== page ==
What’s in a (Foxbat) colour?

In Australia, Aeroprakt aircraft come in a range of ‘standard’ colours – white, yellow, orange, red and blue. We are lucky in being able to paint our aircraft these vibrant colours – something denied to composite aircraft builders, where differential heating of colours can wreak havoc on the strength of glass fibre and other composites.

Throughout the world, colours can signify different things, often with cultural and other connotations beyond their simple names.

Here are a few thoughts to ponder around the ‘standard’ colours of our aircraft.

Blue – has long been considered a spiritual colour, ‘the vault of heaven’, the colour of the sky. But the use of blue as a colour is comparatively recent in human civilisation, as natural blue pigments are relatively rare in nature. Blue is sometimes called one of the primary colours, although the idea of blue, red and yellow as primary colours is a modern and Euro-centric concept. The ‘classical primaries’ – white, black, red and yellow – excluded blue, which only really arrived in Europe in the 13th century, as ultramarine. Ultramarine was incredibly expensive, being derived from the semi-precious stone, lapis lazuli, and at one time ultramarine was even more valuable than gold. In Australia, blue Foxbats make up about 5% of the fleet.

Red – has been historically associated with aggression and courage. Not for nothing did the soldiers and commanders of the Roman empire wear red. But red can also signify love and fertility. In many countries brides wear red and the colour also signifies good fortune and happiness. In the Christian church, red signifies the blood of Christ; as a result, it was adopted by monarchs all over Europe as a sign of their power, and by merchants as an indication of status. And, as everyone knows, red aeroplanes fly much faster than other colours! In Australia, red Foxbats and Vixxens make up about 10% of the fleet.

Orange – was originally considered to be a shade of yellow by the Egyptians and only became the modern ‘orange’ (from the Sanskrit ‘naranga’) in the mid 16th century. Before that, in China and India, the colour took its name from saffron, not the citrus fruit. In many cultures, orange is considered a colour of spiritual transformation. For example, in Buddhism, orange is the colour of illumination, the highest state of perfection. In western civilisations, orange is seen as a combination of red and yellow, signifying creativity, warmth and change. In Australia, orange Foxbats and Vixxens account for just over 10% of the fleet and growing.

Yellow – in almost all cultures is associated with the sun, with gold recognised as the strongest yellow of all. To the ancient Egyptians, gold represented the flesh of the gods and was thus used extensively to decorate the tombs of the pharaohs. In Greek mythology, the sun-god Helios wore a yellow robe while riding his chariot across the heavens. But yellow also has some conflicts – on the one hand, sunshine, optimism and enlightenment, while on the other, pale yellow has sometimes been used to represent cowardice. But I always think of yellow as the most luminous colour of the spectrum, always attracting the eye to its presence. In Australia, yellow is the most popular colour for Vixxens, and in particular, Foxbats, where it represents over 40% of the fleet.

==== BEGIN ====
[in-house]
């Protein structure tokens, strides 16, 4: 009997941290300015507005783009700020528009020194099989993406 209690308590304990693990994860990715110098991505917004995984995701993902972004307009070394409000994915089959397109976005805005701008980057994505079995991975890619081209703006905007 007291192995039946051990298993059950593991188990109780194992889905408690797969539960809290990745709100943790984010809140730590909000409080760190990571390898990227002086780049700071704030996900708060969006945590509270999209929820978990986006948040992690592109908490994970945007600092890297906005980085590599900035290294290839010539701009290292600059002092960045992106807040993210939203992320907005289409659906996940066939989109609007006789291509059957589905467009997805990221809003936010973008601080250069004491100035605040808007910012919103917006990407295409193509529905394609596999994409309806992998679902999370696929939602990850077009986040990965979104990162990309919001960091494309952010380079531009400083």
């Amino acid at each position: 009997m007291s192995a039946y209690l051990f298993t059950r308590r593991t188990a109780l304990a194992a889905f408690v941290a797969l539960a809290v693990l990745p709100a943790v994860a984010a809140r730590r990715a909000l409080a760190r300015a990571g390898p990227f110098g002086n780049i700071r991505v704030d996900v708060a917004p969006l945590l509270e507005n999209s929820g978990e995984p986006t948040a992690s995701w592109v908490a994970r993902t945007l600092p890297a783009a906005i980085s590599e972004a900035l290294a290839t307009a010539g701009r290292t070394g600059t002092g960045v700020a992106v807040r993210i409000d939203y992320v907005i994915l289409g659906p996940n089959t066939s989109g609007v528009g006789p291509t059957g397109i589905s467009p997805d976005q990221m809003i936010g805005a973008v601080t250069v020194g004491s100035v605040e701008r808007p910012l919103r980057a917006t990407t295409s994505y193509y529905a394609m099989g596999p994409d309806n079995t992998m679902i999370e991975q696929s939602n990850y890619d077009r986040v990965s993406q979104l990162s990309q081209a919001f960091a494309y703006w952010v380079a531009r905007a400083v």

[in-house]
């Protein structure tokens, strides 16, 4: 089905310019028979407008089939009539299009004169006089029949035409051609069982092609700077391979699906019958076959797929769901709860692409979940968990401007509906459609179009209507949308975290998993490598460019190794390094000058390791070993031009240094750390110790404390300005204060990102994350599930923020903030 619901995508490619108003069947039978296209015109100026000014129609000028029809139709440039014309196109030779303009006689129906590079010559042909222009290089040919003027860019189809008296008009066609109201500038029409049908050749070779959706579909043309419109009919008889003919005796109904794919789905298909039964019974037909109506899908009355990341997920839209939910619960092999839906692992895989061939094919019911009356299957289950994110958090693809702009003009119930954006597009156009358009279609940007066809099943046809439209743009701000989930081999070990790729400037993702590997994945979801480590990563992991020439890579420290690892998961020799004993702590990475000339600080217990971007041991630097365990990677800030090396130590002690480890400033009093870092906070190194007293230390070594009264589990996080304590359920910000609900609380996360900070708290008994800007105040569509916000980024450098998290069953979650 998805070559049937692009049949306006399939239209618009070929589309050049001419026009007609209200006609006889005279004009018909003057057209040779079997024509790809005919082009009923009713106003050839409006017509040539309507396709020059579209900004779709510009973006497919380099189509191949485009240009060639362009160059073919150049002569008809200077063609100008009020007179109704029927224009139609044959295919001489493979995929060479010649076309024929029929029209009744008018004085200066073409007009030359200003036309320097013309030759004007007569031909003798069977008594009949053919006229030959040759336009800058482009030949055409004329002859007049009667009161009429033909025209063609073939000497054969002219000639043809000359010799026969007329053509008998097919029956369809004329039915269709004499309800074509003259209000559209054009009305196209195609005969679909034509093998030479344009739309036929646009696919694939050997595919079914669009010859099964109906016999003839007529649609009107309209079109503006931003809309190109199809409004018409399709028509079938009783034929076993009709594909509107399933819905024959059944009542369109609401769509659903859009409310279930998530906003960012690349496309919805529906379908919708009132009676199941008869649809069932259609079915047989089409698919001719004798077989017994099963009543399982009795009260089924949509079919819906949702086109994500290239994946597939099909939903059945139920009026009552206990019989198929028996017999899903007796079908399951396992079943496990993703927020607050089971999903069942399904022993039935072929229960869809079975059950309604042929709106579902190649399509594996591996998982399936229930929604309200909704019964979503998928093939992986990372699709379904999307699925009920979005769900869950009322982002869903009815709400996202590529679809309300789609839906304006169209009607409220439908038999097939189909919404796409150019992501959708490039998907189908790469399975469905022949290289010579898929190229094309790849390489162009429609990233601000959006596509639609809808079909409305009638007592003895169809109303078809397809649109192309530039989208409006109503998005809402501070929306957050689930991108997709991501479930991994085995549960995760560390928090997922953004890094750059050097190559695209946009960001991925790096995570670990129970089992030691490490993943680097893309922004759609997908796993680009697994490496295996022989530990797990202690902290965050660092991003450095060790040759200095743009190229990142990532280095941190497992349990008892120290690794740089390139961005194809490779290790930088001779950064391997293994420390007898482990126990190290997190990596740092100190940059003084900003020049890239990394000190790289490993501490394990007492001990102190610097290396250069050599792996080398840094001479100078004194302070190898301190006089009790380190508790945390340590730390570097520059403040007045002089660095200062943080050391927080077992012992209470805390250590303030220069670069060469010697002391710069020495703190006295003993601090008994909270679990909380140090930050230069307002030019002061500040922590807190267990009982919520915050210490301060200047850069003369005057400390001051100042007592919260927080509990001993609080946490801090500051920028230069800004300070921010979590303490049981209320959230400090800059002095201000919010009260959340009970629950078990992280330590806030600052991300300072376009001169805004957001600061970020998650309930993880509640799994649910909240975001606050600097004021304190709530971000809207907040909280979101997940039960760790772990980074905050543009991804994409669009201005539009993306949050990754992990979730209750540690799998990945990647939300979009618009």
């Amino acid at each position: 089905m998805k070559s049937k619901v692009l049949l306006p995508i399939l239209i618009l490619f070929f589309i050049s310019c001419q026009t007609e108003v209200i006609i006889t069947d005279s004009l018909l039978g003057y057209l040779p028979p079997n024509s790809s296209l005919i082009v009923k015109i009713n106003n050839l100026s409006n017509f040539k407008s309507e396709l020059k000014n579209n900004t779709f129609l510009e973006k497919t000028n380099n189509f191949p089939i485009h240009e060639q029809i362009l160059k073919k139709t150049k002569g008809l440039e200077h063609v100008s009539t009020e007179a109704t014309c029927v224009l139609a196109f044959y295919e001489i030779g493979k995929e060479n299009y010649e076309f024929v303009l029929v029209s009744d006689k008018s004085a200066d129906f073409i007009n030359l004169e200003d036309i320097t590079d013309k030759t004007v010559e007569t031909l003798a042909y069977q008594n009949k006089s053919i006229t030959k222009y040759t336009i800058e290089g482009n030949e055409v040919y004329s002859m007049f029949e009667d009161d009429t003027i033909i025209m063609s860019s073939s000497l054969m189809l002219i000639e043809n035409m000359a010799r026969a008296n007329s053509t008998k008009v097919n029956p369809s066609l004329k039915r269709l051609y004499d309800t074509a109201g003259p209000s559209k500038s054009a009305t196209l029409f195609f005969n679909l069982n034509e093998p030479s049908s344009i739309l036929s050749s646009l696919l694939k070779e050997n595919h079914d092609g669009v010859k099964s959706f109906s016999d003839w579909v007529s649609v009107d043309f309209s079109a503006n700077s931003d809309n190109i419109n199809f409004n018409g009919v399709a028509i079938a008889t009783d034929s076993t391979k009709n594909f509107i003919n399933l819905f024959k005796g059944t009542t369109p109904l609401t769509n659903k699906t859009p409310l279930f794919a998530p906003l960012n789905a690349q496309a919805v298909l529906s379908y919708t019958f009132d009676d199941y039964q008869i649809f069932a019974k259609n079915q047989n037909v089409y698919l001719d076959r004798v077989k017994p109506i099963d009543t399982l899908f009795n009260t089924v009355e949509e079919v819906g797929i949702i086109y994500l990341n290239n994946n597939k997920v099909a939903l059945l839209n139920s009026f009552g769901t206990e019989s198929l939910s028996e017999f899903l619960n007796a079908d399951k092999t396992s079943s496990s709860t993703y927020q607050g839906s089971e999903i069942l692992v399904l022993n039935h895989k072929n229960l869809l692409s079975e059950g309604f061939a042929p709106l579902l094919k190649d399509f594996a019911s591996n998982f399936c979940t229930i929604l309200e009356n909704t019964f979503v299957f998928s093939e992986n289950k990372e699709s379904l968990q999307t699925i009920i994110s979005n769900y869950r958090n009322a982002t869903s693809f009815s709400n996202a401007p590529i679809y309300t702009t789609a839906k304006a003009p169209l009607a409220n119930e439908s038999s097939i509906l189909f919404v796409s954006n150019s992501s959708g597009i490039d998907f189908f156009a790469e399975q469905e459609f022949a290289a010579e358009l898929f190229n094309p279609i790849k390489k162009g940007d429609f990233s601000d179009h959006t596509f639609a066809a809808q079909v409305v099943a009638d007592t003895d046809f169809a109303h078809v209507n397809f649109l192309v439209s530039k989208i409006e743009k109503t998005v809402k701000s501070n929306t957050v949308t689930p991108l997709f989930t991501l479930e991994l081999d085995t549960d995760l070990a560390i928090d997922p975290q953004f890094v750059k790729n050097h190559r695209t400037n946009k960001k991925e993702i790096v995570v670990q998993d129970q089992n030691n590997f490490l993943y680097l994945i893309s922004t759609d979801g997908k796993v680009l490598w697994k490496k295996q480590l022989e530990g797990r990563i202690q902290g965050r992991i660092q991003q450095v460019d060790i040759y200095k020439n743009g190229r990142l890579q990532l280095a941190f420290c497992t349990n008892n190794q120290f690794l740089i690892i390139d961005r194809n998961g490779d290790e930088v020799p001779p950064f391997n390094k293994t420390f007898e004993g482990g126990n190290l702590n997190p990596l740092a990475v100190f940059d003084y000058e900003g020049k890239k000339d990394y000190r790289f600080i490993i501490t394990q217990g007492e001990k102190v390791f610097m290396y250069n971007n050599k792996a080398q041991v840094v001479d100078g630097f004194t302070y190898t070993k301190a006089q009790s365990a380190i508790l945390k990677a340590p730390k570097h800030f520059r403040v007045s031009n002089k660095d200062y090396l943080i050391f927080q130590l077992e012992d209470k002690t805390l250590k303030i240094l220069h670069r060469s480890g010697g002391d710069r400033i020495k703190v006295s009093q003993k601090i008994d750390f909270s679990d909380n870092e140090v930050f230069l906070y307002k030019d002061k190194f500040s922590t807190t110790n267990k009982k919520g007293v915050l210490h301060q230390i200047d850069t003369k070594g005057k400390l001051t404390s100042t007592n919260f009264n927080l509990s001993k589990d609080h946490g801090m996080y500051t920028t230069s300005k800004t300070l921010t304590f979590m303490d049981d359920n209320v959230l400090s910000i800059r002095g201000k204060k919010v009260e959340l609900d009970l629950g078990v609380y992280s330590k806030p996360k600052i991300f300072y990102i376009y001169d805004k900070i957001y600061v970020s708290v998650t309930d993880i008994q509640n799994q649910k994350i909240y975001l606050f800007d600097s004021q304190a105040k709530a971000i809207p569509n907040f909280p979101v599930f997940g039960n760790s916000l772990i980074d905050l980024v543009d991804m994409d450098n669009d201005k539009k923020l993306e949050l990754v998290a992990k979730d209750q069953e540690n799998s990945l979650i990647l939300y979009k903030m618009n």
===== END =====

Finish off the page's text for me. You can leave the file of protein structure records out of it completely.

White – lead white, was in continuous production for over 2000 years. This, the purest of whites, is derived from the oxidation of metal lead into flakes of its oxide, hence the common name of ‘flake white’ in many parts of the world. However, this very toxic lead variant of white has now been completely superseded by non-toxic titanium white. There are almost as many different shades of white as there are stars in the sky. Technically, white is not a colour, as it is a combination of all colours. White usually signifies purity, innocence, and integrity and in western cultures it is common for brides to wear white at their wedding. In the majority of cultures, white also means the beginning of life, and in some it is used as a predominant colour for funerals, intended to signify the end of one life and the beginning of the next. In Australia, white is the second most popular colour for Vixxen and Foxbat aircraft, representing almost 35% of the fleet.

The remainder of our fleet is made up of various other colours – green is in a vivid minority of three, with blue-black, mid-grey, grey & white and dark red having one each.

Having given you some insights into the history and meanings of our base aircraft colours, it probably remains that individual choice of colour for a customer’s aircraft is more dependent on how easily they can be seen in the sky and their partner’s colour preferences! So I think yellow and white will remain the main choice of colour for some time to come – although orange is gaining in popularity all the time.

For more information on the history and meanings of colours, have a look at books like Chromatopia and The Story of Colour

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